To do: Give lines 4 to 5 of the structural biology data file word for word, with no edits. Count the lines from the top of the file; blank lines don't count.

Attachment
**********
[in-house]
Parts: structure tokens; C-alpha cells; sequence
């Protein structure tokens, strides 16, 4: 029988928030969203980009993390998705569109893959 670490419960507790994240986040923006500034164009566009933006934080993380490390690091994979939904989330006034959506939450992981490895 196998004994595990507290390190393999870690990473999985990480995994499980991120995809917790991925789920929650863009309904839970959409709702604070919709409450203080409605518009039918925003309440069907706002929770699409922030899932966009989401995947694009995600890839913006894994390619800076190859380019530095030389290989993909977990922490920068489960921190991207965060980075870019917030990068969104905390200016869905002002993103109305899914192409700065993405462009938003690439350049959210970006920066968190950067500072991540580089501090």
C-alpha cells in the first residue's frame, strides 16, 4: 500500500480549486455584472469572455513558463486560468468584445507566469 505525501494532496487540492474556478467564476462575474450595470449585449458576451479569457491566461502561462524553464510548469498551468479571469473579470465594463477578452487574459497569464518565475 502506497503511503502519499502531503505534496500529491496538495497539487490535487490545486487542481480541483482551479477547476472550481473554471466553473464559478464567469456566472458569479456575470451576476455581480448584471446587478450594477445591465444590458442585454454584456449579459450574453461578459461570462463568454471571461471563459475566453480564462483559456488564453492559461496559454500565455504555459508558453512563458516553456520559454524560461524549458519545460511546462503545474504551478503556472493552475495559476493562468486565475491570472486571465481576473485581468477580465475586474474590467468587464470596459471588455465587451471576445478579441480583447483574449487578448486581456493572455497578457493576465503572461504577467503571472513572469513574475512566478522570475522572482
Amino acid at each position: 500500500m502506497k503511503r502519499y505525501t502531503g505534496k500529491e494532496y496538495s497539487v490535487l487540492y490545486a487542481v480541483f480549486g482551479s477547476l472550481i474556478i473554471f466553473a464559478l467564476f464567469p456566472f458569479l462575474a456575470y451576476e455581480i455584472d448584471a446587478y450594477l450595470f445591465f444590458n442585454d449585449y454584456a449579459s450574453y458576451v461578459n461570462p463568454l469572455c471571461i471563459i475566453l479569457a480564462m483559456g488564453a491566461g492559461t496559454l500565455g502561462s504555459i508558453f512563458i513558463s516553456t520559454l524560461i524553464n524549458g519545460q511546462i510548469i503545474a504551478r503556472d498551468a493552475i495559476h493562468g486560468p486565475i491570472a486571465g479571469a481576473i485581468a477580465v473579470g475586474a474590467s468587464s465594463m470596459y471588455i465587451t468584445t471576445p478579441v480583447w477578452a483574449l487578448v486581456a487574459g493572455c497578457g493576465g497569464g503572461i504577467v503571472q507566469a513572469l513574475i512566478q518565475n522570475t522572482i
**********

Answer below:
C-alpha cells in the first residue's frame, strides 16, 4: 500500500480549486455584472469572455513558463486560468468584445507566469 505525501494532496487540492474556478467564476462575474450595470449585449458576451479569457491566461502561462524553464510548469498551468479571469473579470465594463477578452487574459497569464518565475 502506497503511503502519499502531503505534496500529491496538495497539487490535487490545486487542481480541483482551479477547476472550481473554471466553473464559478464567469456566472458569479456575470451576476455581480448584471446587478450594477445591465444590458442585454454584456449579459450574453461578459461570462463568454471571461471563459475566453480564462483559456488564453492559461496559454500565455504555459508558453512563458516553456520559454524560461524549458519545460511546462503545474504551478503556472493552475495559476493562468486565475491570472486571465481576473485581468477580465475586474474590467468587464470596459471588455465587451471576445478579441480583447483574449487578448486581456493572455497578457493576465503572461504577467503571472513572469513574475512566478522570475522572482
Amino acid at each position: 500500500m502506497k503511503r502519499y505525501t502531503g505534496k500529491e494532496y496538495s497539487v490535487l487540492y490545486a487542481v480541483f480549486g482551479s477547476l472550481i474556478i473554471f466553473a464559478l467564476f464567469p456566472f458569479l462575474a456575470y451576476e455581480i455584472d448584471a446587478y450594477l450595470f445591465f444590458n442585454d449585449y454584456a449579459s450574453y458576451v461578459n461570462p463568454l469572455c471571461i471563459i475566453l479569457a480564462m483559456g488564453a491566461g492559461t496559454l500565455g502561462s504555459i508558453f512563458i513558463s516553456t520559454l524560461i524553464n524549458g519545460q511546462i510548469i503545474a504551478r503556472d498551468a493552475i495559476h493562468g486560468p486565475i491570472a486571465g479571469a481576473i485581468a477580465v473579470g475586474a474590467s468587464s465594463m470596459y471588455i465587451t468584445t471576445p478579441v480583447w477578452a483574449l487578448v486581456a487574459g493572455c497578457g493576465g497569464g503572461i504577467v503571472q507566469a513572469l513574475i512566478q518565475n522570475t522572482i